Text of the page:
WHAT ARE EMPLOYER RETIREMENT PLANS?
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retirement plans are exactly what their name suggests: Offered by your
employer, these investment plans help you accumulate money that can provide you
an income in retirement. Most retirement plans are authorized under
sections of the Internal Revenue Code?for example, section 401(k) or 403(b)?and
all enable you, your employer, or both, to contribute to various investments for
your retirement. You do not pay taxes on the earnings until you withdraw
funds from the account.
Employer retirement plans permit you and/or your employer to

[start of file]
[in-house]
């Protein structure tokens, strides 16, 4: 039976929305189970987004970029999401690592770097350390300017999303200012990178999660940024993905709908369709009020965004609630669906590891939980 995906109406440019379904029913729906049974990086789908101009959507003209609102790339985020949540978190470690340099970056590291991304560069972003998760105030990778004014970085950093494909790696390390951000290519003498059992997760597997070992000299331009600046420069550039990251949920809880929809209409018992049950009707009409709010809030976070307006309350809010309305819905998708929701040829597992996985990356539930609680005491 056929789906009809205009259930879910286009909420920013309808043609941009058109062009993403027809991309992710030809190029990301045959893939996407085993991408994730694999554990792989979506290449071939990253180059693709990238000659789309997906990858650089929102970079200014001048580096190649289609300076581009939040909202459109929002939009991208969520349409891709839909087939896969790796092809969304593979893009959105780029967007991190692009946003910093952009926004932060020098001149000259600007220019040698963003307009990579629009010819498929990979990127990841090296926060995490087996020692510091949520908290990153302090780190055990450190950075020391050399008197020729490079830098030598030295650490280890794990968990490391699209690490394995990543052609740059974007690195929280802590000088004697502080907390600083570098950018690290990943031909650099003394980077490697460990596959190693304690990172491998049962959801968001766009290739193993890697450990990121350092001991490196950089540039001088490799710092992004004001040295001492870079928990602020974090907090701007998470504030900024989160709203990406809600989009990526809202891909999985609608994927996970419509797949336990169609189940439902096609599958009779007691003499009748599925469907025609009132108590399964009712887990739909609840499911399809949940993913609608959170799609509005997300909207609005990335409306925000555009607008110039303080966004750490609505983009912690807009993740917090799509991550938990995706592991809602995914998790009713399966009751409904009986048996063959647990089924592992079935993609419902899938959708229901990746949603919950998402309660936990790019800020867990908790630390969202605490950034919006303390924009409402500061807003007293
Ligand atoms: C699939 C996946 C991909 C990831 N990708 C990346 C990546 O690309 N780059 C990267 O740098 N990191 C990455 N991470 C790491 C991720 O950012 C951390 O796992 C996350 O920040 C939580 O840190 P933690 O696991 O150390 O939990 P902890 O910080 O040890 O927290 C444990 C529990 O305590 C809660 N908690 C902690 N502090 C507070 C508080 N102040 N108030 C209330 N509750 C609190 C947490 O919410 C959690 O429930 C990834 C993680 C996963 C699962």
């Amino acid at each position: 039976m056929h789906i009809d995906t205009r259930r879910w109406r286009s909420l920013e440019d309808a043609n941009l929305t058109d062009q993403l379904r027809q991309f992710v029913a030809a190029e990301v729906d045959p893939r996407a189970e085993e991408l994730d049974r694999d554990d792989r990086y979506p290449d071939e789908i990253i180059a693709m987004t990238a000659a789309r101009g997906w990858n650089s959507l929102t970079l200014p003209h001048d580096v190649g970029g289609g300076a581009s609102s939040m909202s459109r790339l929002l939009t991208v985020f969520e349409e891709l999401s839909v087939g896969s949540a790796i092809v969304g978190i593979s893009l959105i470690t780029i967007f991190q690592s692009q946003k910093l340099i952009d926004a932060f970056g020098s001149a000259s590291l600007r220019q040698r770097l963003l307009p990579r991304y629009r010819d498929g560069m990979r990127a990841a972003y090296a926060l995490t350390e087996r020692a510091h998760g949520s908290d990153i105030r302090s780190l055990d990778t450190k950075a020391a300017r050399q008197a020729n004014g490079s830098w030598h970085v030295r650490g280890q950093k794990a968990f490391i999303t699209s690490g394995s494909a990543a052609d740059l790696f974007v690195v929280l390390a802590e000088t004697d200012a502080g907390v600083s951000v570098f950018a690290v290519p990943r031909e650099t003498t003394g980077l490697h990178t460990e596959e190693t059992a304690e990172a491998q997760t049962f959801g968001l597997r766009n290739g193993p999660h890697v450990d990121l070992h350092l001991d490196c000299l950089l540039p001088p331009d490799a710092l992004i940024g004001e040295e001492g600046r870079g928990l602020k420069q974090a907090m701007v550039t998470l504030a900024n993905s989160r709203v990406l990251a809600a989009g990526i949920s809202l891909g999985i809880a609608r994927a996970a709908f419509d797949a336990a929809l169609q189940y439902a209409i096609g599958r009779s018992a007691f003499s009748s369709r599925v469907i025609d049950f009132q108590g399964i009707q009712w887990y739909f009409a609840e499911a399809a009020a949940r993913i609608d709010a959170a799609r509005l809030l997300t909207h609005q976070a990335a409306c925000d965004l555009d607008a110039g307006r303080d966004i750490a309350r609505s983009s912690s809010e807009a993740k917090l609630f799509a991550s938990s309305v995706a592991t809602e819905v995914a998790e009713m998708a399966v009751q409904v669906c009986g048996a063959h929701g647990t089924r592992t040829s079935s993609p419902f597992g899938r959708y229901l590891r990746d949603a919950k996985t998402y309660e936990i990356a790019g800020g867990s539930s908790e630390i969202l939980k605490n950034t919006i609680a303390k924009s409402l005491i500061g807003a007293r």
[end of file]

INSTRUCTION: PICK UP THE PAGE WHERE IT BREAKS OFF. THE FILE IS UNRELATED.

annually contribute larger amounts toward your retirement than are possible with
an individual retirement account (IRA). The plan is tied to your
employment, so employer contributions cease when you leave the organization,
although you usually can roll the investment over into an IRA or other
One advantage of some employer retirement plans is that you can
contribute pre-tax dollars to these investments. This enables you to lower
your current income for tax purposes and defer taxes until you withdraw funds
when you retire and when you may be in a lower tax bracket. There are no
finer tax shelters available to employees.
Each type of employer retirement plan offers its own
special features, rules, and maximum annual contributions. The next section
explains some of these differences.